UK’s online identity habits revealed: Have we reached peak password?

Experian research has revealed a growing divide across generations. This divide is particularly evident in the way the UK population manages its passwords and online identities.

The research showed the variation in the way different age groups conduct themselves online. Millennials are at higher risk from online identity fraud as they favour convenience over security. So, there is inconvenience on one hand and online safety concerns on the other.

“Our research has shown that people across the generations have very different attitudes towards the way they navigate the internet and manage their online accounts, or online IDs”.

The younger generation appears to be more driven by convenience and rarely has more than five unique passwords. They are also far more likely to log in to multiple accounts using a single social media online ID. But what they may not realise is this thirst for convenience leaves them more vulnerable to the threat of identity fraud.

We’ve seen a sharp increase in the number of cases affecting this age group. Our latest Hunter statistics show an increase of 5% year-on-year in those under 30 becoming a target of identity theft. More than 1 in 3 cases of third party fraud (fraud committed by other people, against an individual – such as identity theft), are carried out against this group.

With paper identities now becoming largely obsolete when it comes to verification, replaced by digital online documents, it is much easier to pretend to be another person when you are hidden behind a screen. It has become much rarer for fraudsters to imitate their victims in person. All you need now is a username and password.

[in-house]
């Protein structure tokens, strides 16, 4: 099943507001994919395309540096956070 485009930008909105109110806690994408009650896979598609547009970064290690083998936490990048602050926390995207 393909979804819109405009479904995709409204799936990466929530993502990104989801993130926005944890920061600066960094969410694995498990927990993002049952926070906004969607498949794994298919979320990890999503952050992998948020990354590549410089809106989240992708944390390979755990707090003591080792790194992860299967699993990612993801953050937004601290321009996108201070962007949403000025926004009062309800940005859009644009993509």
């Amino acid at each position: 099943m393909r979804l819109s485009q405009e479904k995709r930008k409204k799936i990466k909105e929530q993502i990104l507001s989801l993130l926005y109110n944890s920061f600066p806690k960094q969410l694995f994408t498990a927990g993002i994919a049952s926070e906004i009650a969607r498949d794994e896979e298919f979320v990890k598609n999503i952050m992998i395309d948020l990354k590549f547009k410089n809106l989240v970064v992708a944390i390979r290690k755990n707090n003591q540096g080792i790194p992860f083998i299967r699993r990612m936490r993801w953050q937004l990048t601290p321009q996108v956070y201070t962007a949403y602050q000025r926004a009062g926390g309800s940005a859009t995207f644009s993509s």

The concept of a password is not new, it’s been around for years and has served its purpose of protecting people. This evolution may be why the older generation were found to be much more likely to use multiple passwords to log in to their online accounts, placing more value on a cautious approach to security at the expense of convenience. 1 in 4 admitted to using a memory-straining 11 or more password combinations.

It’s perhaps no surprise, then, that a high proportion of over 55s admit to having problems remembering their codes. This memory strain is a growing problem, with 4 in 10 people stating that they need to use a password memory service to help them remember all their passwords.

Experian also found there is significant confusion about what an online ID is – with 1 in 3 (31%) of those surveyed disclosing they did not know, and a further 61% choosing different definitions to explain an online identity.

3 in 5 (61%) people in the UK admit they don’t always understand what they are agreeing to when they sign up for a new profile online, with 1 in 9 (11%) acknowledging they never understand.

“The typical person in the UK has an estimated 26 online accounts, or online IDs, with between six and 10 passwords that they use regularly. As convenience becomes increasingly important to customers, the all too familiar and often frustrating process of answering several security questions to prove who you are, and recover your password, could become unsustainable. We may well have reached peak password.”

Fraud, and specifically third party fraud – impersonation fraud or identity theft as it is often referred to, is growing. Over the past 60 years we have witnessed a huge transformation in the tools criminals use to commit fraud. But, the use of a password to protect has remained largely stagnant. This exposure can mean fraudsters are able to access even more data and sensitive, valuable information than ever. We’re not looking just at financial losses from bank account withdrawals but right across to accessing social accounts which can be equally costly and damaging for people.